“Investors BEWARE…,” reads one review on the Facebook page of Faircent, a peer-to-peer lending company. Rather predictably, the comment was accompanied by a one-star rating.

“You will never get your money back if you invest through these people,” screamed another review.

This was followed by a string of positive comments with five-star ratings.

The pattern among the 196 reviewers of Faircent was clear. Those who loved the service were borrowers taken in by the hassle-free experience of getting a loan. The disgruntled one-star reviewers were lenders waiting to get their money back.

These reviews are a sign of the times for not just Faircent, but also for India’s peer-to-peer (P2P) lending scene in general. The companies involved — Faircent, Lendbox, LenDen CLub, i-Lend and i2iFunding — are online platforms that connect borrowers with willing lenders. The idea behind the P2P lending concept was to create a new savings instrument that will sit pretty besides investing in gold, property, fixed deposits, equity, mutual funds. But three years in, cracks in the business are already starting to show.

The Ken identified a group of 32 lenders — mostly businesspeople and savvy investors — who were drawn in by the 25%-plus returns that could be unlocked by lending through these companies. Today, they are far from happy. They had not braced themselves for the defaults. Of the 32, 18 lenders disclosed their portfolio details to The Ken; the contents were not pretty. Between them, they had lent Rs 4.3 crore ($631,656) to nearly 2,500 people. 26% of borrowers defaulted. To put this in perspective, let’s consider personal loans, which are lent without collateral much like P2P loans. According to bankers, these have an average default rate of 4%, with peak defaults still only around 10%.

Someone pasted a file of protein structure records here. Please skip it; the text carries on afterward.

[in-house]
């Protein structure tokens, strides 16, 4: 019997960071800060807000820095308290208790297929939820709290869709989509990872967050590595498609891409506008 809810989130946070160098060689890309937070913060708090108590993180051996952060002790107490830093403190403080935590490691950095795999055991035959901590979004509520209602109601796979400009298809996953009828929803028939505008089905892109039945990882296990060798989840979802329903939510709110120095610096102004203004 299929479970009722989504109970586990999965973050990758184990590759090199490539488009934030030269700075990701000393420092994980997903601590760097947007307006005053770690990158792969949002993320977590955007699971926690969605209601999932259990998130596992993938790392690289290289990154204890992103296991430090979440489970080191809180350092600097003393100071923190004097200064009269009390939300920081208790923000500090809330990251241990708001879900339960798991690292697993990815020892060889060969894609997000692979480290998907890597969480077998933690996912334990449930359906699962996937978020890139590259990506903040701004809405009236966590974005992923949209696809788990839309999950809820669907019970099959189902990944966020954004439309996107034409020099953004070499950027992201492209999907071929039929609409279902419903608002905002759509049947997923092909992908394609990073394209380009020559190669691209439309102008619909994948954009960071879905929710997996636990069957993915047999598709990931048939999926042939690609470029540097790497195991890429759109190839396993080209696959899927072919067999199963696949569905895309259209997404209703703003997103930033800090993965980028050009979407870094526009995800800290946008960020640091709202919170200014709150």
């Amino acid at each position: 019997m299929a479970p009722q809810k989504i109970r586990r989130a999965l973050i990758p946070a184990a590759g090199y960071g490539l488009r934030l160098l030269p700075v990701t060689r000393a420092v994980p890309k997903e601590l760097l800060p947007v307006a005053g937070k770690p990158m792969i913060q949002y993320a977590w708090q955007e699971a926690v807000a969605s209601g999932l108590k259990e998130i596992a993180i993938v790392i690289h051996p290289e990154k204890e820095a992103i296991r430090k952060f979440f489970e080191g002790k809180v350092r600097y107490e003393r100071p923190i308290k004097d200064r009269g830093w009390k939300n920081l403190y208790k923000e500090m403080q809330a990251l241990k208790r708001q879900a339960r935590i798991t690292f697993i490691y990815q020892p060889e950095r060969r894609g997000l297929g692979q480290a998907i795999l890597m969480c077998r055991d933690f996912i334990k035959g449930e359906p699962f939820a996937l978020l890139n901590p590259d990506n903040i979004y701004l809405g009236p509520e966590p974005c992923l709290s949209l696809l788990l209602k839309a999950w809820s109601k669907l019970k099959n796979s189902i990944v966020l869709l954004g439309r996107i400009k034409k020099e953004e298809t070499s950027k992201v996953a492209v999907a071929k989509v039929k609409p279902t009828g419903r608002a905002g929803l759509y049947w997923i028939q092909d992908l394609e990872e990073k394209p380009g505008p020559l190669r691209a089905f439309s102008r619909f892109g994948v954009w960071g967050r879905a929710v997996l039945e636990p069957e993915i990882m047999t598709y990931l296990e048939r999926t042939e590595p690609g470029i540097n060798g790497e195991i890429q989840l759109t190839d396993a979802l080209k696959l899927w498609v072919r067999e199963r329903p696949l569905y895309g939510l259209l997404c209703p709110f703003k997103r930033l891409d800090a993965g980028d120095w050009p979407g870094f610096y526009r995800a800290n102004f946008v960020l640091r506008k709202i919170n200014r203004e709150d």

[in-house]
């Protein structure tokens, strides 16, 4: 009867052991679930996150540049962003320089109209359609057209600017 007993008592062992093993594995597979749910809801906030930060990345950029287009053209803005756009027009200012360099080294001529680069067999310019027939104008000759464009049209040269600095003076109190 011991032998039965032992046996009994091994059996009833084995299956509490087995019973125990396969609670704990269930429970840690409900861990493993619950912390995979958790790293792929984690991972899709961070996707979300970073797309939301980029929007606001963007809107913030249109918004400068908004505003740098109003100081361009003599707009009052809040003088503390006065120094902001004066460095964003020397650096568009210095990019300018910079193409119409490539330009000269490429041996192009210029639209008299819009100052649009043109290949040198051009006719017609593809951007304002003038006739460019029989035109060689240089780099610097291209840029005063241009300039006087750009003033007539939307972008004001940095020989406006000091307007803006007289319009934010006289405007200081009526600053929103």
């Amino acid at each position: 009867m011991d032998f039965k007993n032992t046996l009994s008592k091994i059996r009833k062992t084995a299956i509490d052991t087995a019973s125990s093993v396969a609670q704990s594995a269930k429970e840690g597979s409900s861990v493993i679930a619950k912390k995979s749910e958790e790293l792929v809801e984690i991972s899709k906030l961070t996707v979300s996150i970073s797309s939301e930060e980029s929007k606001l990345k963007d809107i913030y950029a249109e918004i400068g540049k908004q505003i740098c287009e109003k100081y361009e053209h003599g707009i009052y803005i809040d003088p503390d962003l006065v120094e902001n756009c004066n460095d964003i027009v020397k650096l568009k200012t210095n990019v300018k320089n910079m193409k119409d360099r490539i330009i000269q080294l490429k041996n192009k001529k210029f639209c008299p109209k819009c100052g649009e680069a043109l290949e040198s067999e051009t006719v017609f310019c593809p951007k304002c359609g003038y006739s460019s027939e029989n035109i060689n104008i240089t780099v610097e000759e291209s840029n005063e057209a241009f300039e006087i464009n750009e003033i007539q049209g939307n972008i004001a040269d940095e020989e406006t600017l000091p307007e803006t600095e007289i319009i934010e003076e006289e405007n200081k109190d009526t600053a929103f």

In the last three years, the marketplace has become increasingly lopsided, with the needs of the borrower gaining far more precedence than the lender. As a result, the 32 lenders The Ken spoke to have all withdrawn from these marketplaces over the last year. But unlike a bank which lends out of depositors’ money or a non-banking financial company (NBFC) that raises money to lend, or even the new-age lenders who co-lend with banks, this model needs to make sure it has a constant supply of lenders on the platform. But with the situation for lenders far from ideal, what does the future hold for India’s P2P lending companies?

Divided reviews

Why should banks have all the fun

As of now, P2P lending is still small in size, with only about Rs 343 crore ($50 million) being disbursed annually, according to industry insiders.

AUTHOR

Arundhati Ramanathan

Arundhati is Bengaluru-based. She is interested in how people use money in the digital age and how new economies will take shape based on that interaction. She has spent over 10 years reporting and writing on various subjects. Previous stints were at Mint, Outlook Business and Reuters.

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